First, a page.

Andrew Abbott's Blog

Monday, 19 December 2011

Up close and personal. It’s Dee Time!

Jack Dee at the LPAC

When you consider the size of the venue, the fact that there was a warm up man and the pulling power of Jack Dee you do wonder how this show could have made a profit for such a well known and respected comedian. The answer lies in the nature of the performance. It was entitled “work in progress” and that’s what it was, a try out for much larger gigs. On this evidence Lincoln was fortunate indeed and needless to say the few available tickets were snapped up straight away.

Nevertheless, after Dee’s sitcom Lead Balloon featuring the hapless Rick Spleen, played by the man himself, a man who is eclipsed as a stand up comedian by his non performing co writer and with Jack Dee himself succinctly described by my mate Stewart as “a miserable sod” the audience, no doubt, like me were wondering what kind of stand up would be delivered. We needn’t have been concerned; the answer was side splittingly funny from the off. A lot of comedians will engage in a little light hearted mickey taking of the venue or area or both. Dee’s version was a masterclass in deadpan humour and timing.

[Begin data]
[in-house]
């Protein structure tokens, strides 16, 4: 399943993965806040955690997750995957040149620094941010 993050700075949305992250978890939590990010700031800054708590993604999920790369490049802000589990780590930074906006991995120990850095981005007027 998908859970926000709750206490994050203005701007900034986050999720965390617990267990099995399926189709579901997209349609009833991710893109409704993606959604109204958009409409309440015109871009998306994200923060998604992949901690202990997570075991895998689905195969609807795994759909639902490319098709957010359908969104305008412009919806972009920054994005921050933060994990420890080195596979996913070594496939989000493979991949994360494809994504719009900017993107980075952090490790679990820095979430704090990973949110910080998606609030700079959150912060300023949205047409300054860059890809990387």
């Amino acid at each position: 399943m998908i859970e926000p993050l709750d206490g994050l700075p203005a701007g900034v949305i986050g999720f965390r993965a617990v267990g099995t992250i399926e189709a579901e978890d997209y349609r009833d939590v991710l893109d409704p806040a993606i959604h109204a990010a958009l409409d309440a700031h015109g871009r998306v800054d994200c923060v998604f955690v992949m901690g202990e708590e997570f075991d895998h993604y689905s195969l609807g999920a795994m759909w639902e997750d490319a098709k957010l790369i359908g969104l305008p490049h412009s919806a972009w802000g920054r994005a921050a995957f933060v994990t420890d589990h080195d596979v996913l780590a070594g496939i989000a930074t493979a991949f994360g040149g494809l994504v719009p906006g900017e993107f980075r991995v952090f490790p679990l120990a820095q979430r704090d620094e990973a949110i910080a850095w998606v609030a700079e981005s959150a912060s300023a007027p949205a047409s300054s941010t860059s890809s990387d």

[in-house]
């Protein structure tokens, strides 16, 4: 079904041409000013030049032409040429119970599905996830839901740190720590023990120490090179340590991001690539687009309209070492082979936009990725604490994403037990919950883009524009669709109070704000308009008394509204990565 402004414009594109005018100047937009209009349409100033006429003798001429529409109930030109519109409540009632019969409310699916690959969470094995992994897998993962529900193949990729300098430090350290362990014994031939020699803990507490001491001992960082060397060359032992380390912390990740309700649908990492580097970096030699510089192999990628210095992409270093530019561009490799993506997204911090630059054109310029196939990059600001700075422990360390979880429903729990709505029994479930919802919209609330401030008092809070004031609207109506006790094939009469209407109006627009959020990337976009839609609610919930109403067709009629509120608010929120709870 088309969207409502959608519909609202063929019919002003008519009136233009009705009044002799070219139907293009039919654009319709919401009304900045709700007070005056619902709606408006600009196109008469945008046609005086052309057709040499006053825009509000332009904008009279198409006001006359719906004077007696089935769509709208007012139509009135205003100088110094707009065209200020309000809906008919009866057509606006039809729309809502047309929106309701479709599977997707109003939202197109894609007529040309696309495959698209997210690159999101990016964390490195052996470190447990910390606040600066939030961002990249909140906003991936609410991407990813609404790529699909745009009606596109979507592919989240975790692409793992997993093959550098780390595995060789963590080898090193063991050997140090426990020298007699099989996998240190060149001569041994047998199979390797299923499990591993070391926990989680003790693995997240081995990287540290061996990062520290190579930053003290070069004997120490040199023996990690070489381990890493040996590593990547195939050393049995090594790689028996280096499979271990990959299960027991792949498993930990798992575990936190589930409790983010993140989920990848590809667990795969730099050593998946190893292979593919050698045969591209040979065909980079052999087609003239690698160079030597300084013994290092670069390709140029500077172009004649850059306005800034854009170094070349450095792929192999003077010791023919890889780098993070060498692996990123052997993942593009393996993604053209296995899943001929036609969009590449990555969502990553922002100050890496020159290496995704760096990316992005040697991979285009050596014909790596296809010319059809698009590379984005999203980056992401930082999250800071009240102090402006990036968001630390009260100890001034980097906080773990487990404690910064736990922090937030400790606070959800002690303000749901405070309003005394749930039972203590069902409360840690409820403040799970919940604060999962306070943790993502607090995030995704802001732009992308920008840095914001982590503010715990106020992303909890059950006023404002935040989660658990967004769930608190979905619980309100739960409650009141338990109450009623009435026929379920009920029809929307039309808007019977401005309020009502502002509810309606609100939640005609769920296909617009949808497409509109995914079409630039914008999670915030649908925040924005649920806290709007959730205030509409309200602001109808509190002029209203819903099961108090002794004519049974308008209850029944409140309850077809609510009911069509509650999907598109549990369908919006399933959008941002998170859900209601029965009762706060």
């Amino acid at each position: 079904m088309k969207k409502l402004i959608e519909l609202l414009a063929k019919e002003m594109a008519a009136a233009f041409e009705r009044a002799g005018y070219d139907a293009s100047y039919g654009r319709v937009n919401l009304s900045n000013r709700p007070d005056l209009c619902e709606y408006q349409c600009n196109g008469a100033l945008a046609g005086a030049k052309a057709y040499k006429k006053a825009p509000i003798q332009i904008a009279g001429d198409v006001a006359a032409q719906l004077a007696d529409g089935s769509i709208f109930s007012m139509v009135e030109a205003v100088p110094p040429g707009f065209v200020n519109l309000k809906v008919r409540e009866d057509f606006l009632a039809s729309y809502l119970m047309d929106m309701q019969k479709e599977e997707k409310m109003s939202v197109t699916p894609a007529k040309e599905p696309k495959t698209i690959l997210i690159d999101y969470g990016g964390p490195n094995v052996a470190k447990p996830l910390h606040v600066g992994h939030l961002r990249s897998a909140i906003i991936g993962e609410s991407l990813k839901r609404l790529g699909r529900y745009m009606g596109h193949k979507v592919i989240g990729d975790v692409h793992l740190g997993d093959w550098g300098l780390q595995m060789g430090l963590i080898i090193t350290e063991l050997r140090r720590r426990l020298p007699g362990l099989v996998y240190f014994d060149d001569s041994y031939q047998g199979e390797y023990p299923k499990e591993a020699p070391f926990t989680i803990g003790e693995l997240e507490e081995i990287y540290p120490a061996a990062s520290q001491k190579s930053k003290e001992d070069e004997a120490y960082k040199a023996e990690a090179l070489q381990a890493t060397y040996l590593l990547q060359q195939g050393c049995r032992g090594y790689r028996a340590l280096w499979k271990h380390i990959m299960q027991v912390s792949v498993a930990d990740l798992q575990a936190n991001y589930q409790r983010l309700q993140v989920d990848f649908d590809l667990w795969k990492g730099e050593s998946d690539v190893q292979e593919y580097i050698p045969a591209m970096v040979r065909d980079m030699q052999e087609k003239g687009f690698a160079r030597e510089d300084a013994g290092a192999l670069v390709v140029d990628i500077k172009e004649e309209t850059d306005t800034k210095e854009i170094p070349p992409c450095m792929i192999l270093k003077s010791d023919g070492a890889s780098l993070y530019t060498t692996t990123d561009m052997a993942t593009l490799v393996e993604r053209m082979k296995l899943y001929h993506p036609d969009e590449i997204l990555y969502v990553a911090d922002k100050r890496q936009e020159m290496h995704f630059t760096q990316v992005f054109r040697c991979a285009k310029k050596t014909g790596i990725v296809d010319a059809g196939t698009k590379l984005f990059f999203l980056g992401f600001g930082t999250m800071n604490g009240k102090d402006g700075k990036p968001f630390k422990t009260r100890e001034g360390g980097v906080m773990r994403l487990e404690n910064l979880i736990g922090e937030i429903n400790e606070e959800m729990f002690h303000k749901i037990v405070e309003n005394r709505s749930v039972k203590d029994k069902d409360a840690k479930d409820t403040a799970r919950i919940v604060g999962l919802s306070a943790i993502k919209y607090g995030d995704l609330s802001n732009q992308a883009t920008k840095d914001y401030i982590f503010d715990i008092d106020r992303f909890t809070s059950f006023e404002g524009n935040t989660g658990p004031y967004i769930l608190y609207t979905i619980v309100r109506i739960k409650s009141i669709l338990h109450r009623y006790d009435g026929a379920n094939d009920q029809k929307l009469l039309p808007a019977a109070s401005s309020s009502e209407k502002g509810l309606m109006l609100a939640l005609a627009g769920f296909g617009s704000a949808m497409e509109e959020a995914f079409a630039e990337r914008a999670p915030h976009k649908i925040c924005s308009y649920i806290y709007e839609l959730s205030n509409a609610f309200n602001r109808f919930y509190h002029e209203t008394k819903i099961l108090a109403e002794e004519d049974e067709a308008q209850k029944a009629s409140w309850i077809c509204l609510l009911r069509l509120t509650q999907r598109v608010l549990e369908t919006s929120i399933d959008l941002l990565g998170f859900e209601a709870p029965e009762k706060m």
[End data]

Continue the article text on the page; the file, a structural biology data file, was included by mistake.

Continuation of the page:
The venue itself was changed from the usual set up. The stage was removed and seating was installed at the sides and at an angle to the performer giving a really intimate feel to an already enclosed performance area. We haven’t see too much of Jack Dee on TV lately but on this evidence he’s lost none of his timing and comic genius. The laughs rolled on for 70 or 80 minutes. For an encore he played a guitar and sang. The guitar didn’t work properly and it was just as funny as the rest of the show. Whether that was deliberate we may find out if we hear the routine again in front of thousands instead of a couple of hundred at the LPAC. One things for sure. It can’t be any better than the prototype.

Lincoln Performing Arts Centre. The front rows were removed and replaced  with seating around the performer. Picture taken from the LPAC website.

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